Of course, the exact definition of the scientific method is open to discussion (and the scientific method may be very different in different sciences, compare chemistry, astronomy, geology
and mathematics, for example).
The earliest account that I know of an experimental discovery is physics is credited to Pythagoras. According to the legend, he once visited a blacksmith workshop and noticed that
similar metal rods of various length produce sounds of various pitch when struck with a hummer.
Apparently he experimented with various rods and strings, and derived the correct law relating the musical intervals with ratios of length of the strings that produce them.
Apparently this discovery impressed him so much that he concluded that "numbers rule the world", which is essentially the main paradigm of exact scienses. In modern formulation: the laws of nature are expressed in mathematical form.
This is what the legend says about the origin of ("Western European") exact science.
This happened some time in VI cent. BC.
Somewhat earlier in the same century mathematical method was born: Thales of Miletus proved the first theorems.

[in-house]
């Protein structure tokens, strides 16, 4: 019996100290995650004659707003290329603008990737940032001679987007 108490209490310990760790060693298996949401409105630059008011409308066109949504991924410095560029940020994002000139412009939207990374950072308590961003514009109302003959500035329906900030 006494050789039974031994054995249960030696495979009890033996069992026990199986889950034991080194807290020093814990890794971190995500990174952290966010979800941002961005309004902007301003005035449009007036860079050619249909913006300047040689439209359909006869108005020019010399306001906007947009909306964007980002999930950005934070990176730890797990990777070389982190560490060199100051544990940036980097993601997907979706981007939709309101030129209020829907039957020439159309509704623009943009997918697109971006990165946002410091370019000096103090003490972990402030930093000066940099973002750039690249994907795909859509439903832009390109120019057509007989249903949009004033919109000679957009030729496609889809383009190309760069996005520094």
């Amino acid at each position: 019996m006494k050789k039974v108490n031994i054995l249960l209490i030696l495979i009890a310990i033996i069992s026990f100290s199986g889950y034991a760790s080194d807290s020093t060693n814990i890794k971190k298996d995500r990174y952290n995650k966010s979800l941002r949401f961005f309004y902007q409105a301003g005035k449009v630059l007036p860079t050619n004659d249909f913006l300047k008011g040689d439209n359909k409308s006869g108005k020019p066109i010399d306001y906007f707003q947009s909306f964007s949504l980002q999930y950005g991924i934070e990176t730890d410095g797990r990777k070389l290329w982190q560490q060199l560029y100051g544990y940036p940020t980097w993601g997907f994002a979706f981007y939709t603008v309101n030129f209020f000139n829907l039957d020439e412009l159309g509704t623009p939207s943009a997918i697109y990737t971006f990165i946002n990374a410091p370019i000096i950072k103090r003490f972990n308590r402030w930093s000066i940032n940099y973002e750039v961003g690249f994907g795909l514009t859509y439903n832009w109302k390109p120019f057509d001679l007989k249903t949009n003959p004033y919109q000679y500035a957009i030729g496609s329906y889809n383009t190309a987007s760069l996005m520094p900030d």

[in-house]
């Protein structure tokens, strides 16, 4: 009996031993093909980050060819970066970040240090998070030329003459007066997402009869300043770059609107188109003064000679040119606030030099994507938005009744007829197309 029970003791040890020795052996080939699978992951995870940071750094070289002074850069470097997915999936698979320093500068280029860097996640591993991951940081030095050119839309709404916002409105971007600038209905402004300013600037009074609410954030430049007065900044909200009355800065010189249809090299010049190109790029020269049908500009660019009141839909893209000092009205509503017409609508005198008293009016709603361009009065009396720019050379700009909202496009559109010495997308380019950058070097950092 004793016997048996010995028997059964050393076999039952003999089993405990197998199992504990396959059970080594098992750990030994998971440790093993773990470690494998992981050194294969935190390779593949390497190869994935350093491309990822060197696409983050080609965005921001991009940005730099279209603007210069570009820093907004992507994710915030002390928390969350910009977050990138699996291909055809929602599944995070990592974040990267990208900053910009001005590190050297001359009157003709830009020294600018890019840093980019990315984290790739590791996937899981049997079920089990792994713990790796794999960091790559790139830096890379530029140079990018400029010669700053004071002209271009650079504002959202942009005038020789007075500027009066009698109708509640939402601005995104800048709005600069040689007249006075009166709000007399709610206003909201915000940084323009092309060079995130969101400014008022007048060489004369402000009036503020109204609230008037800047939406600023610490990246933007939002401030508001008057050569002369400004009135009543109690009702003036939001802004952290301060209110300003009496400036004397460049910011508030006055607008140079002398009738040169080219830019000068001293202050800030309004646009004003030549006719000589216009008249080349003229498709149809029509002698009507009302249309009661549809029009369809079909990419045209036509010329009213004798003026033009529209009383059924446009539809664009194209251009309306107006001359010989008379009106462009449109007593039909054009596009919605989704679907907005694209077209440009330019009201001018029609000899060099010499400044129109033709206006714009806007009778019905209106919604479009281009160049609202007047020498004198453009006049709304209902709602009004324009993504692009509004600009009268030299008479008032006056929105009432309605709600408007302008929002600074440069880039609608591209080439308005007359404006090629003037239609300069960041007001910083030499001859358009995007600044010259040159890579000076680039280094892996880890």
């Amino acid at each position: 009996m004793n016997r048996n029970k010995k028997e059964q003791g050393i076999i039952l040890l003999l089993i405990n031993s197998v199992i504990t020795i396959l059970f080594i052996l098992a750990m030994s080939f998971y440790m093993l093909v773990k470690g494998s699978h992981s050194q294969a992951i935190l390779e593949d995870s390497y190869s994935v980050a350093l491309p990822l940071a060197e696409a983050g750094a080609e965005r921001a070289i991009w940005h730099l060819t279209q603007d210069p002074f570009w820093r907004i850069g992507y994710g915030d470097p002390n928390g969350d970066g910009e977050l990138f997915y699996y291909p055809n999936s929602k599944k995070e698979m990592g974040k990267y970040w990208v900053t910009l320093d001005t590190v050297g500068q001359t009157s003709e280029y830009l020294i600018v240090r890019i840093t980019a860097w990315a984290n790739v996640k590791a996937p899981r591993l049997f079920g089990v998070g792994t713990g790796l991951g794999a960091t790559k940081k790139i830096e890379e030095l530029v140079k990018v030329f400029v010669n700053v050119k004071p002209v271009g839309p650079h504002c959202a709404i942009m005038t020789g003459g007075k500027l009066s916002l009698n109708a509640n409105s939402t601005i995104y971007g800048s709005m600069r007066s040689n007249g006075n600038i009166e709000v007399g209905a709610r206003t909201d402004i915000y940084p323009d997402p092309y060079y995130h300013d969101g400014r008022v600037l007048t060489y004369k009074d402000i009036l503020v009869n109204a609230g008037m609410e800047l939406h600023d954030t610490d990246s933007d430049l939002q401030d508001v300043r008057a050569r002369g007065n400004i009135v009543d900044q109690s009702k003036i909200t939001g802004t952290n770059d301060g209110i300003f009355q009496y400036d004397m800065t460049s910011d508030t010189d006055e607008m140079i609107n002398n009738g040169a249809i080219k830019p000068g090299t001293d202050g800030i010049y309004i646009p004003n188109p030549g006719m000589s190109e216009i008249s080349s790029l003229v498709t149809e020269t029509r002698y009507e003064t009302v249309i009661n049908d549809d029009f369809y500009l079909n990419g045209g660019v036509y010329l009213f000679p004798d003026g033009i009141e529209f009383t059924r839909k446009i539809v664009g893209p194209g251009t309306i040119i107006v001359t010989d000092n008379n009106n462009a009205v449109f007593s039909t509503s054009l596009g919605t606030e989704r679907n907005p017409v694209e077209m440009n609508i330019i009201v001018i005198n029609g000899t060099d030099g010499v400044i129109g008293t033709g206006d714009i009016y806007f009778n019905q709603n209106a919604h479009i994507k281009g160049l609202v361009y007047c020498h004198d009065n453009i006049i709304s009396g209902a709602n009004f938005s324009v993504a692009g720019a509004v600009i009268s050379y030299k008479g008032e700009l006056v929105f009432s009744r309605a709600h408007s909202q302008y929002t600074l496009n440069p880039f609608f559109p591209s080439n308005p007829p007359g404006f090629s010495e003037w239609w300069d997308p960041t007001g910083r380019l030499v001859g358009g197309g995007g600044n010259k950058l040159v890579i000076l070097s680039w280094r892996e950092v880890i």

Of course, all this information comes from much later secondary sources. So these are property called "legends". But this is the best information we apparently possess.
According to Lucio Russo, with whom I agree, this led to the full development of the scientific method which reached its culmination in II BC and was still practiced in II AD. But then there was an interruption, and all exact science, together with the method were lost almost for a
It had to be reborn, rediscovered, and this happened in 16-th century,
when Francis Bacon
explicitly described the newly discovered scientific method. Fortunately, some of the Hellenistic science was preserved outside of Europe.
EDIT. I was asked to add sources.
For the story with Pythagoras, see "Pythagorean hummers" on Wikipedia, it lists original sources.
On Thales, his story is told in almost every history of Greek mathematics, I used van der Waerden, Science awakening.(English tranls. Ocford Univ press 1961). He also has a book on Pythagoreans, but I do not have it besides me.
Lucio Russo's book is called Forgotten revolution (engl. transl. Springer 2004).
There is a nice long review of this book in the Notices Amer. Math. Soc., which I believe is freely available. There is about a dozen other reviews online.
Francis Bacon's main work on scientific method is called New Organon (Wikipedia article "Francis Bacon" has a link to a free online version, and actually to cmplete works of Bacon).